As North Korea’s heavily-wooded forests and natural resources are depleted, nighttime satellite images of the country show an otherwise tranquil countryside: a small city glowing brightly in the darkness. Though this is but one part of an entire planetarium black-and-white wash, North Korea stands out as a unique reminder of how serene its people feel despite being one of the poorest nations on Earth.
One of his favorite targets has been stealing cryptocurrencies. A recent report by the United Nations estimates that North Korean hackers stole about 45 million euros of digital assets in three cyber attacks carried out between 2020 and mid-2021. In addition, a recent study from Chainalysis indicates that this equates to an additional 350 million euros when including seven other successful attacks on various crypto platforms.
Despite modernizing its economy and opening up to the world, North Korea remains deeply scarred by war. As a result, cybercrimes against financial institutions, intellectual property theft for their state-sponsored technology programs, cyberattacks on opponents and defectors, or the usual web of online criminals: ransomware scammers, crypto-currency thieves, money launderers. The United States has ramped up efforts to punish this new breed of his country’s adversaries in cyberspace.
According to a study by the World Economic Forum, it’s estimated that he has about 7,000 cyber fighters in various divisions.
It is hard to quantify his activities. The North Korean government denies this, as do the experts from the US and the UN. However, experts estimate that until 2019, Kim Jong Il’s piracy has raised about $2 billion – 10 percent of their military budget. These activities are one of their few sources of income.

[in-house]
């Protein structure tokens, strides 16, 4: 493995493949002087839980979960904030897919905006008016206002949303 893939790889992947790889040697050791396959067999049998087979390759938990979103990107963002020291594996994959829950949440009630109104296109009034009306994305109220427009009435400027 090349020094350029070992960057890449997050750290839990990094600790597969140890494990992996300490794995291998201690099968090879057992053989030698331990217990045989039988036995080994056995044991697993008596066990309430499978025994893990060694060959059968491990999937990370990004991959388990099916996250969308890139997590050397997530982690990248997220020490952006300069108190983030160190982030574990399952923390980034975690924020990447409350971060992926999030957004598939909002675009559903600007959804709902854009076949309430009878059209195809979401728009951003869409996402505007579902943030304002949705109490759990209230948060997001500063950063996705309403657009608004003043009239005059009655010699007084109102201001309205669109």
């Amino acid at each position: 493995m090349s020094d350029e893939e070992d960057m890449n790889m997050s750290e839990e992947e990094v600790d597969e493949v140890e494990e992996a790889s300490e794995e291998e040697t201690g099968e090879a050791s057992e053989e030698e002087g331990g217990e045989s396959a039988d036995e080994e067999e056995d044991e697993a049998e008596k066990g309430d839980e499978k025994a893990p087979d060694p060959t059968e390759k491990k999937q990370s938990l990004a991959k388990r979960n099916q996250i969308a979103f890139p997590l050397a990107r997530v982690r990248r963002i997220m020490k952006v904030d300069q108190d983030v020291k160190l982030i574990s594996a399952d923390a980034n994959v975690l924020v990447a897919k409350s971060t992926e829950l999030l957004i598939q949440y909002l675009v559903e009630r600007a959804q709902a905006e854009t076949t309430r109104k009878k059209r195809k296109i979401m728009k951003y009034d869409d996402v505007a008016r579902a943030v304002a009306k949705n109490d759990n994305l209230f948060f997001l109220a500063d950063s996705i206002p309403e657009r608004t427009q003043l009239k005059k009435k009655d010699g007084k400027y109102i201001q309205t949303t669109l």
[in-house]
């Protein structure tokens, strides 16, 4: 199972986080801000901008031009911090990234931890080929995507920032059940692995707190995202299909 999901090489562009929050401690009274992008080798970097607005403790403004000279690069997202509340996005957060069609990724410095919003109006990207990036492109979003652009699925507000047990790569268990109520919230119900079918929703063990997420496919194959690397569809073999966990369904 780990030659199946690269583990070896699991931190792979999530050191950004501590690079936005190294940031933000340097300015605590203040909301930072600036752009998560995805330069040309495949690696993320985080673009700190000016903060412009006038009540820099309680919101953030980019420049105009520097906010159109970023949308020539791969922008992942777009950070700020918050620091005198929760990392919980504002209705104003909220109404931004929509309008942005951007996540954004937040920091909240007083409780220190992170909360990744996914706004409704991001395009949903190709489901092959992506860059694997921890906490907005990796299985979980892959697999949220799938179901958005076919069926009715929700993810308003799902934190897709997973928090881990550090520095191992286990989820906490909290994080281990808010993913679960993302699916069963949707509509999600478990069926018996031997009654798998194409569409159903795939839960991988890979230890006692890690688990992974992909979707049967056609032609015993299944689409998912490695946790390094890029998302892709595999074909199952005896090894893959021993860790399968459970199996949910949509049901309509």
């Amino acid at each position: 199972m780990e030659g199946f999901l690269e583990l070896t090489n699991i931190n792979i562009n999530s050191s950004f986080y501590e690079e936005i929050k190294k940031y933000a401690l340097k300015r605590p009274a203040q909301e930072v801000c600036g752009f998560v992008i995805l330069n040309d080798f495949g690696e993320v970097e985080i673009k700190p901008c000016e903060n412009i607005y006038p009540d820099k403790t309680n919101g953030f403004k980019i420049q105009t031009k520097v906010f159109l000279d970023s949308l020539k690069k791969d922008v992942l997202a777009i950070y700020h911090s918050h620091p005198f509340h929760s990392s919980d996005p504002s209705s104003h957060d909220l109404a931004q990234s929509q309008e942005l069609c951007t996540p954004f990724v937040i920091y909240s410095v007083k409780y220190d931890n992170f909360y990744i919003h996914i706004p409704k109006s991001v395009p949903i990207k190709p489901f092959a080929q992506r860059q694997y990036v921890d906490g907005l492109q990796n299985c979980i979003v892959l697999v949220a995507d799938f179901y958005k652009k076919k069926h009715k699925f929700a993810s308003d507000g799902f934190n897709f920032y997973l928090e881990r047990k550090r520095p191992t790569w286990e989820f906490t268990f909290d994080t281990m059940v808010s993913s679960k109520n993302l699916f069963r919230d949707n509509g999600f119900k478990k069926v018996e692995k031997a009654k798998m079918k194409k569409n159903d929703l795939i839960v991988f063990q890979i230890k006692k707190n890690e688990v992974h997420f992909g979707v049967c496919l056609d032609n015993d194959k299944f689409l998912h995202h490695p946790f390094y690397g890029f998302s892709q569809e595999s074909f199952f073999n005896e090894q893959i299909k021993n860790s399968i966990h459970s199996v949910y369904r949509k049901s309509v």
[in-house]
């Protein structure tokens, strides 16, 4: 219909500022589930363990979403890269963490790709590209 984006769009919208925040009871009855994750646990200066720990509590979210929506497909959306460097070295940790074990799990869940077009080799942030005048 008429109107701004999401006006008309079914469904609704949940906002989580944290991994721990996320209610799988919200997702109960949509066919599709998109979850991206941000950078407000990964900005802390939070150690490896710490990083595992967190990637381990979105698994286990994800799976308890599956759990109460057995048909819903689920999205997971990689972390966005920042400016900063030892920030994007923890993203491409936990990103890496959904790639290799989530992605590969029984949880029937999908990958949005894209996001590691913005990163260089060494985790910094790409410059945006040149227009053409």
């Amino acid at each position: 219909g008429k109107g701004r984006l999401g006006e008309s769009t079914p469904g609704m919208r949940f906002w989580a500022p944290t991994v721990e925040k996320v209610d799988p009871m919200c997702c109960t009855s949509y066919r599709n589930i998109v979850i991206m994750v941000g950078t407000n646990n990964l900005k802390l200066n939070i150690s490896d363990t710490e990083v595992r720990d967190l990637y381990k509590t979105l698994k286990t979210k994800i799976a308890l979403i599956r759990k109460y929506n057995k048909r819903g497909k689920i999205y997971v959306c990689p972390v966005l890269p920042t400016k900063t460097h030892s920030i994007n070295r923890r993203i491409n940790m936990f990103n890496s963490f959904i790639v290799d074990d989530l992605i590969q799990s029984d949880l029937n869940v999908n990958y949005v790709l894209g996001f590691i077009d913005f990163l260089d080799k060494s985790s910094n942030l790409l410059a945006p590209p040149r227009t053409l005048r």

Cyber Commandos is a group of elite hackers that has been in existence for decades. The saga’s ruling patriarch, Kim Il Sung, hired a Russian expert on the subject before he passed away in 1988. After seeing US military action in the two Gulf conflicts and realizing how modern warfare has changed, son Kim Jong-il started to take a stronger interest in hacking. After coming to power in 2011, current leader Kim Jong-un has pushed Cyber Commandos even further.
The North Korean government is looking to social media, apps, and other technology channels to cultivate a youth cohort of cyber warriors. With a highly educated workforce (mostly in Korea, but also in China, Russia, and Malaysia), it employs about 7,000 employees.
North Korea makes a lot of money from cyber attacks, and indeed, it’s a significant source of income for them. It helps to fund their nuclear program.
One of North Korea’s most notorious acts is its 2014 piracy of Sony Pictures to sabotage the premiere of the Interview. It was a careful and patient plan by the Bank of Bangladesh to steal almost one billion dollars from the US Federal Reserve, only thwarted by a fluke. In 2016, Kim Jong-un stole 239 gigabytes of information from the South Korean Ministry of Defense before releasing it to his people. And in 2017, he brought down 300,000 devices worldwide with Wannacry when his goal seems to have been taking down American transportation companies and hospitals.
As North Korea continues to pursue its nuclear ambitions, cyber-attacks become less of an issue. They’re a relatively small problem within the country, delaying the economy even further. This means they will continue their cyber-attacks and other criminal activities when they have the capacity to do so.